Special Issue "Assistive Technologies in Elder Care and Assistance"

A special issue of International Journal of Environmental Research and Public Health (ISSN 1660-4601). This special issue belongs to the section "Health Care Sciences & Services".

Deadline for manuscript submissions: 31 October 2021.

Special Issue Editors

Dr. Mirko Di Rosa
E-Mail Website
Guest Editor
Unit of Geriatric Pharmacoepidemiology and Biostatistics, IRCCS INRCA, Ancona, Italy
Interests: data analysis; long term care; clinical trials; health technology assessment; gerontechnology; public services
Dr. Roberta Bevilacqua
E-Mail Website
Guest Editor
Scientific Direction, IRCCS INRCA, Ancona, Italy
Interests: technology acceptance; usability; human computer interaction; human robot interaction; social robotics; user centered design; clinical trials; robotic rehabilitation

Special Issue Information

Dear Colleagues,

The dramatic change in the population distribution brings several long-term societal implications, such as loss of independence, multimorbidity, and need of daily care and assistance.

Research on technological innovation has made significant efforts in designing and implementing solutions to improve older people’s independence and provide relief for caregivers.

Nevertheless, the adoption of gerontechnological products is still low, due to a lack of strategies to improve acceptability and usability, the absence of clear personalized features, and the difficulty of demonstrating the efficacy of complex systems (e.g., social robots and virtual agents in general) through evidence-based methods. A closer interaction between healthcare and technology researchers is mandatory in order to ensure that these new systems address the unsolved needs of the older population.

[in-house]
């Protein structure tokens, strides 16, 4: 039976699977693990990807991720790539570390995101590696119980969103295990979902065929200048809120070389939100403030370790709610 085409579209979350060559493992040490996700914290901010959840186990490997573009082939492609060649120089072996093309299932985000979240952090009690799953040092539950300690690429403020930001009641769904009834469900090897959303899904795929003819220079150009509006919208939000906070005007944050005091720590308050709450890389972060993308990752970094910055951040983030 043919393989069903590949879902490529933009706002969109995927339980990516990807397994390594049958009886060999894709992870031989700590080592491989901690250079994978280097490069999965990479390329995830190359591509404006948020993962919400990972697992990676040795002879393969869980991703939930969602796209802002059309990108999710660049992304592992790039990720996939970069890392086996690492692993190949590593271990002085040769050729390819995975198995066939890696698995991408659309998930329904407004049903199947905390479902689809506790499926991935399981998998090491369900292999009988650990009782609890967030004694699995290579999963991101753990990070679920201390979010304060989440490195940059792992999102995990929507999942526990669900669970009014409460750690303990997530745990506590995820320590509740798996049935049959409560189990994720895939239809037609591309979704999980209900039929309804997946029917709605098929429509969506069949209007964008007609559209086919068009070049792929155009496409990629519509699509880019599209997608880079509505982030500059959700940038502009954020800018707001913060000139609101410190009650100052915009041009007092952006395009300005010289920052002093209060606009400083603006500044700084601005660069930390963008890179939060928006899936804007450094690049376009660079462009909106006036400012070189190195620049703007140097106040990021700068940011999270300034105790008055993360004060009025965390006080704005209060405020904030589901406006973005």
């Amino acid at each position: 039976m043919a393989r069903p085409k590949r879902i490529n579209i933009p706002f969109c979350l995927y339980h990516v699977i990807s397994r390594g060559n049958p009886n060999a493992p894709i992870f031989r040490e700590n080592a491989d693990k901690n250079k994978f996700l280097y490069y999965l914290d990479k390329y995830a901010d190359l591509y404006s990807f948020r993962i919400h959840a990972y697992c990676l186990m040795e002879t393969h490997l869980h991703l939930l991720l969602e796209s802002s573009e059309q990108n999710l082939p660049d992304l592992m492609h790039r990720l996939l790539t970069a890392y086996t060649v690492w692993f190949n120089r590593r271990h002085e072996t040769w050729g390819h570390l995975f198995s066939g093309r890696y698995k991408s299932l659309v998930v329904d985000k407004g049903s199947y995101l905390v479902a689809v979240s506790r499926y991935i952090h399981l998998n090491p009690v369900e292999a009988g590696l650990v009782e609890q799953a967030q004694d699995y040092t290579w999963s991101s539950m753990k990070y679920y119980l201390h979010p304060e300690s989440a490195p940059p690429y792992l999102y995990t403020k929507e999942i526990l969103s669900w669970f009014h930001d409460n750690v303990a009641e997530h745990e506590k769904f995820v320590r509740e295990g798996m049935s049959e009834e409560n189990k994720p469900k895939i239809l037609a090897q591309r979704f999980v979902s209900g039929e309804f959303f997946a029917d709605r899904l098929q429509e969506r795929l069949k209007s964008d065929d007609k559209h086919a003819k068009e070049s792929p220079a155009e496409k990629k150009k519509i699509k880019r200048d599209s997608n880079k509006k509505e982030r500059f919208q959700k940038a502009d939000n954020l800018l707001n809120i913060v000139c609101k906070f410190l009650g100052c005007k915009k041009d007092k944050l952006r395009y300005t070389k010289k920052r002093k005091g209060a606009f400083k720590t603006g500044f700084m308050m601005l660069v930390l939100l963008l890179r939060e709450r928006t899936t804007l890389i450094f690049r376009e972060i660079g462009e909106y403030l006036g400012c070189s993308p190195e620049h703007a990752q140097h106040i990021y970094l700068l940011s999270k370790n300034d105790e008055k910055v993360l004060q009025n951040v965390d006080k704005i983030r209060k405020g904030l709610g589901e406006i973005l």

This Special Issue aims to provide an opportunity for researchers to submit their contributions to the design and evaluation of new technologies for monitoring and supporting human well-being in several respects: physical, cognitive, emotional, affective, and social. Within this domain, we welcome original research manuscripts including new significant technical contributions to social robotics, virtual agents and virtual reality, AI and machine and deep learning, human–computer and human–robot interaction for assisted living, and applications to support assisted-living scenarios. Given the lack of publicly available data specific to this topic, contributions also reporting realistic benchmarks related to the elderly are very welcome.

Dr. Mirko Di Rosa
Dr. Roberta Bevilacqua
Guest Editors

Manuscript Submission Information

Manuscripts should be submitted online at www.mdpi.com by registering and logging in to this website. Once you are registered, click here to go to the submission form. Manuscripts can be submitted until the deadline. All papers will be peer-reviewed. Accepted papers will be published continuously in the journal (as soon as accepted) and will be listed together on the special issue website. Research articles, review articles as well as short communications are invited. For planned papers, a title and short abstract (about 100 words) can be sent to the Editorial Office for announcement on this website.

Submitted manuscripts should not have been published previously, nor be under consideration for publication elsewhere (except conference proceedings papers). All manuscripts are thoroughly refereed through a single-blind peer-review process. A guide for authors and other relevant information for submission of manuscripts is available on the Instructions for Authors page. International Journal of Environmental Research and Public Health is an international peer-reviewed open access semimonthly journal published by MDPI.

Please visit the Instructions for Authors page before submitting a manuscript. The Article Processing Charge (APC) for publication in this open access journal is 2300 CHF (Swiss Francs). Submitted papers should be well formatted and use good English. Authors may use MDPI's English editing service prior to publication or during author revisions.

Keywords

  • long-term care
  • family caregivers
  • elder care
  • social robotics
  • assistive technology
  • virtual agents
  • virtual reality
  • machine learning
  • artificial intelligence

Published Papers (2 papers)